I’m getting married in October and I’ve been designated the official brewer of the wedding reception. So this spring I’ve been experimenting with a few homebrew recipes that might appeal to all types of beer drinkers- from the novice to the craft beer aficionado. The first of these wedding series experiments that has gone from grain to glass is the Centennial Blonde- a beer that I wanted to be low in alcohol but high in flavor.
Beer Style: Blonde Ale
Batch Size: 5.5 gallons
Original Gravity: 1.040
Final Gravity: 1.008
Bitterness: 21.5 IBU
Boiling Time: 60 Minutes
Color: 3.9 SRM
Alcohol: 4.2% ABV
7.00 lbs. Pale Malt (2 Row) US
0.75 lb. Cara-Pils/Dextrine
0.50 lb. Caramel/Crystal Malt - 10L
0.50 lb. Vienna Malt
0.25 oz. Centennial (9.50%) boil for 55 min
0.25 oz. Centennial (9.50%) boil for 35 min
0.25 oz. Cascade (7.80%) boil for 20 min
0.25 oz. Cascade (7.80%) boil for 5 min
Danstar Nottingham Ale Yeast
Dry hop- .5 oz Cascade and .5 oz Centennial
Yeast Nutrient – 10 minutes
Whirlfloc- 10 minutes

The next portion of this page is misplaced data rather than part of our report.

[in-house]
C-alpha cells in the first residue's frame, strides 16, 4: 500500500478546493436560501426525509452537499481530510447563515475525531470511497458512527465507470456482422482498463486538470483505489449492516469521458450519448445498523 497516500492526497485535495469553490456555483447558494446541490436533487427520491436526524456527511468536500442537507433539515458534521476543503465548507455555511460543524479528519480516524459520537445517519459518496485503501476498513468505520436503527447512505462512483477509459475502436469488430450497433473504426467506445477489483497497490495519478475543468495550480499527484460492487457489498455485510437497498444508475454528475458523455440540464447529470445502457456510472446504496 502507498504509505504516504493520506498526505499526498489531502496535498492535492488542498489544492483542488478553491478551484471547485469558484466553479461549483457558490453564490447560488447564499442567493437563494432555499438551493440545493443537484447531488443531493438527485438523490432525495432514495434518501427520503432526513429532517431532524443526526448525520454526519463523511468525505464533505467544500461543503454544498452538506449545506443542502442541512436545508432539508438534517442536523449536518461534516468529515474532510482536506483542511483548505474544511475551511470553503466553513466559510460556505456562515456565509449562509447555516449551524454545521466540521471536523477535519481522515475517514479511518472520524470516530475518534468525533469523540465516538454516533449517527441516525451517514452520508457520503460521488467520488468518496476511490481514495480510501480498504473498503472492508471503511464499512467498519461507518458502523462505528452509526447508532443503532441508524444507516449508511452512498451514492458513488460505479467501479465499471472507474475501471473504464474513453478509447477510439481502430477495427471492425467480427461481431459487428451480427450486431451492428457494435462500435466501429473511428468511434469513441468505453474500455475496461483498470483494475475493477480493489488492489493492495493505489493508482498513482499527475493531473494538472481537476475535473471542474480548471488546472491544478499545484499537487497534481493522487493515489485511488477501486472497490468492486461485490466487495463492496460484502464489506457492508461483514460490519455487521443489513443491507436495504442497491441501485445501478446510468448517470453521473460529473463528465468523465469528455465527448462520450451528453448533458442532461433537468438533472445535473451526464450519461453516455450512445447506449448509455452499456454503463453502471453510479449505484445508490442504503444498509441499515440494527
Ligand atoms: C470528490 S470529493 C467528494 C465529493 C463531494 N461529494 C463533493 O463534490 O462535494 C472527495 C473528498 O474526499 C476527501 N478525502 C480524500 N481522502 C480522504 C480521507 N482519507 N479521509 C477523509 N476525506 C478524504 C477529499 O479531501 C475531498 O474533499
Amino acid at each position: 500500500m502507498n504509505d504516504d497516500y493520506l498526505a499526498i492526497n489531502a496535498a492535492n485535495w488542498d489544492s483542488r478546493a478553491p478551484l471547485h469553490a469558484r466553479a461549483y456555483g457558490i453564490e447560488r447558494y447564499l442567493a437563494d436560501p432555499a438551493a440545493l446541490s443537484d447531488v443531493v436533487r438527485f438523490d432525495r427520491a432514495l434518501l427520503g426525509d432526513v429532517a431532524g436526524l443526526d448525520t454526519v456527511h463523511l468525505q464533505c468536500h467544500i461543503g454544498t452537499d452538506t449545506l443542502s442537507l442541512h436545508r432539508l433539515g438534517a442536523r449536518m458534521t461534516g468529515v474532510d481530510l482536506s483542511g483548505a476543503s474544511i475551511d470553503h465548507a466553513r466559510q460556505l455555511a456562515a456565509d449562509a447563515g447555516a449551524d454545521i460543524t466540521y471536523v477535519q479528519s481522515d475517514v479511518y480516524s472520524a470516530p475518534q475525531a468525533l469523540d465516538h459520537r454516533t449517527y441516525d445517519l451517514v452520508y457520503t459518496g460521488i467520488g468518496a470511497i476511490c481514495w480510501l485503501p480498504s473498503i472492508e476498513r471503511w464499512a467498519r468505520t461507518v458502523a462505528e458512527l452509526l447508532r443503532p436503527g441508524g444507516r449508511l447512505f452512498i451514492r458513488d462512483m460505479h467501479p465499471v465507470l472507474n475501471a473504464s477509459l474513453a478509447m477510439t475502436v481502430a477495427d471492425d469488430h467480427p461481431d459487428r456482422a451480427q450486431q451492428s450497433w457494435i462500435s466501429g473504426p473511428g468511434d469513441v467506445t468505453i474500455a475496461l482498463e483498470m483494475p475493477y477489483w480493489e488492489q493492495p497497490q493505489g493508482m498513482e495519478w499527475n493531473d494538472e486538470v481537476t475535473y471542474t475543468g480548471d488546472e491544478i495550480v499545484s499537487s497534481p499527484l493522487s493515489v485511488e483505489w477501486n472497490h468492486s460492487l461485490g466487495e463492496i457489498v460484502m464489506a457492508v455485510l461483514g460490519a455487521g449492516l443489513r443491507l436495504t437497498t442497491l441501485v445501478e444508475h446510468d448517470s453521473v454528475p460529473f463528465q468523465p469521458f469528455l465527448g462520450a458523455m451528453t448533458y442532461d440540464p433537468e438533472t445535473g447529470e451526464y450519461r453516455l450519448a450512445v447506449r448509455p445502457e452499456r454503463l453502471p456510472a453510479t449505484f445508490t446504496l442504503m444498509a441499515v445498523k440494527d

1.5 grams gypsum
1.5 grams calcium chrloride
Mash at 150 degrees for 60 minutes. Sparge with 175F water to create enough wort to reach 5.5 gallons after the boil. Boil and add hops according to the schedule above. Chill to 68 degrees and pitch the yeast.
The Centennial Blonde is 4.2% with with subtle floral and citrus aromas and taste. Moderate golden pale color with a low hop bitterness, a medium white head, high carbonation with a touch of biscuit flavor from the malt. It has a dry finish that is vaguely reminiscent of some american adjunct beers.This beer is perfect after a long day in the sunshine chopping down trees or pairing with spicy or rich foods. Easy drinking.
I partially succeeded in creating a beer that was low in alcohol, high in flavor, and appealing to all types of beer drinkers. While the beer is 4.2% and easily approachable as an entry level craft beer, it may leave a bit to be desired for those inclined towards more bitter offerings. If I brew this one again I would consider raising the mashing temp a degree or two to make the body a little more malty, and adding an additional ounce of dry hops to give the beer a more pronounced aroma.
Please check back soon to see how the wedding series of beers is coming along. Currently I have a Sour Centennial Blonde in secondary that uses the same base recipe as the Centennial Blonde but also has wild yeast from the dregs of Hill Farmstead Vera Mae, The Bruery/Cigar City Marron Acidlife, and Allagash Coolship Red. Also, a Belgian Blonde is in the keg and carbing, and an all Citra IPA is fermenting away.